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Updated: June 8, 2011 00:53 IST

"No rift between me and Hazare"

C.K. Chandramohan
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Yoga guru Baba Ramdev addresses the media during his 'satyagrah' at Patanjali Yogpeeth in Haridwar on Monday.
PTI Yoga guru Baba Ramdev addresses the media during his 'satyagrah' at Patanjali Yogpeeth in Haridwar on Monday.

Baba Ramdev on Tuesday asserted that there was no rift between him and Anna Hazare. “In fact, I have asked my supporters to join the daylong fast by Anna and his team in New Delhi on June 8 in large numbers,” he said, adding that both were crusading against corruption and black money to restore glory to the nation.

Talking to journalists at the Patanjali Yogpeeth here, the yoga guru said he would not end his fast till the government accepted his demand to curb black money and corruption. He wanted the government to wake up before it was too late.

“The entire nation would rise in protest if the present trend of amassing wealth by a few powerful persons at the cost of the common man was not checked,” he said.

The yoga guru said he had forgiven Prime Minister Manmohan Singh, but history would never forgive him for being a mute spectator when atrocities were being committed on the satyagrahis, including women and children, by the Delhi police.

Expressing grave concern over some of his supporters being allegedly kept in Tihar jail, Baba Ramdev asked the government to give him their names so that he could help them.

He accused the Delhi police of having taken away the CCTV footage in a bid to hide their atrocities. “They may edit the footage and try to show that it was our men who were violent and not they [the police],” he said.

He was collecting details and it may take about a week to list the losses suffered by the satyagrahis during the police crackdown on the intervening night of June 4 and 5.

Baba Ramdev claimed that his supporters were fasting in 624 districts. “Our fast will continue and I have asked small children, sick and very old people not to undertake the fast as that might affect their health.”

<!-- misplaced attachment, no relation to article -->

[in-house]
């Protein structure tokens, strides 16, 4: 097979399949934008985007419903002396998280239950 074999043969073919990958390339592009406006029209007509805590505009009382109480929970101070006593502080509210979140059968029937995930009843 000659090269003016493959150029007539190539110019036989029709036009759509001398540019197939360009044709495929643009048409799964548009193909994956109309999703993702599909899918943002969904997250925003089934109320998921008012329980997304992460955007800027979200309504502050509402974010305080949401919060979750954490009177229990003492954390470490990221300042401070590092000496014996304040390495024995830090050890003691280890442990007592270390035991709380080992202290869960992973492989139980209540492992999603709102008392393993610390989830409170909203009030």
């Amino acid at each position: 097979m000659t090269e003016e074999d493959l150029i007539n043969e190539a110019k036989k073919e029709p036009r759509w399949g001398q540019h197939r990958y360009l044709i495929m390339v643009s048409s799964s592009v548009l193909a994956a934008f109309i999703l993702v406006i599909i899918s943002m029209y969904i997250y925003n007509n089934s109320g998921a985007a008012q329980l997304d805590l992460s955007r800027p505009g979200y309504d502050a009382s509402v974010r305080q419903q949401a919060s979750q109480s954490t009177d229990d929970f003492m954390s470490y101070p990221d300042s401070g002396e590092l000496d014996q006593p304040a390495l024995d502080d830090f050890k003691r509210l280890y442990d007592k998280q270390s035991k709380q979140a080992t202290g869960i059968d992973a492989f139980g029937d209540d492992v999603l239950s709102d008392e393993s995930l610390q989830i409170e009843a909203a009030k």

He urged the government not to threaten him or his followers against holding a peaceful protest. “The government should see reason and not behave in an undemocratic way.” Meanwhile, supporters from various places have started pouring in at the Patanjali Yogpeeth to extend support to Baba Ramdev. “We are here to crusade along with Swamiji to root out corruption and bring back black money stashed away in foreign lands,” said Harshit Gupta from Jaipur.

Similar sentiments were aired by Paramjit Singh from Ambala and Geetanjali Kaur from Amritsar. Abhay Bhagat, a relative of Shaheed Bhagat Singh, said that he and other family members had come to extend support to the baba.

In an astute commentary on the first of his campaigns against corruption, Vidya Subrahmaniam suggested that the prospects for Hazare's campaign were contingent on his ability to offer a well-defined political stand on the issue. I doubt if anyone spearheading 'civil society' initiatives paid heed to such remarkably prescient advice. The progressives and the Gandhians continue to ignore the difficult and important task of articulating a political stand and mobilizing public opinion, and they do so at their own peril. The unfortunate fundamentalist reactionary belligerence we are seeing today is precisely a consequence of social progressives who ignore the political. Hiding behind vague and utterly abstract notions of 'civil society initiative' comes in the way of making a difference for as long as activists continues to keep a distance from the political with facile and self-righteous presumptions that the truth is on their side. The progressives risk losing the political contest to gain an upper hand on the matter of corruption to the lumpen militants of the saffron brigade, who just might (once again) gain the upper hand in articulating popular anti-statist discontent and claim to speak for 'the people'. Can there be any cruder an instance of criminal irony that the fundamentalist ideology that assassinated the Mahatma now dances on the sacred ground of his final resting place? If you're not outraged, you're not paying attention! Everything is political... you can't afford NOT to take a stand.

from:  Srinath Jayaram
Posted on: Jun 9, 2011 at 02:52 IST
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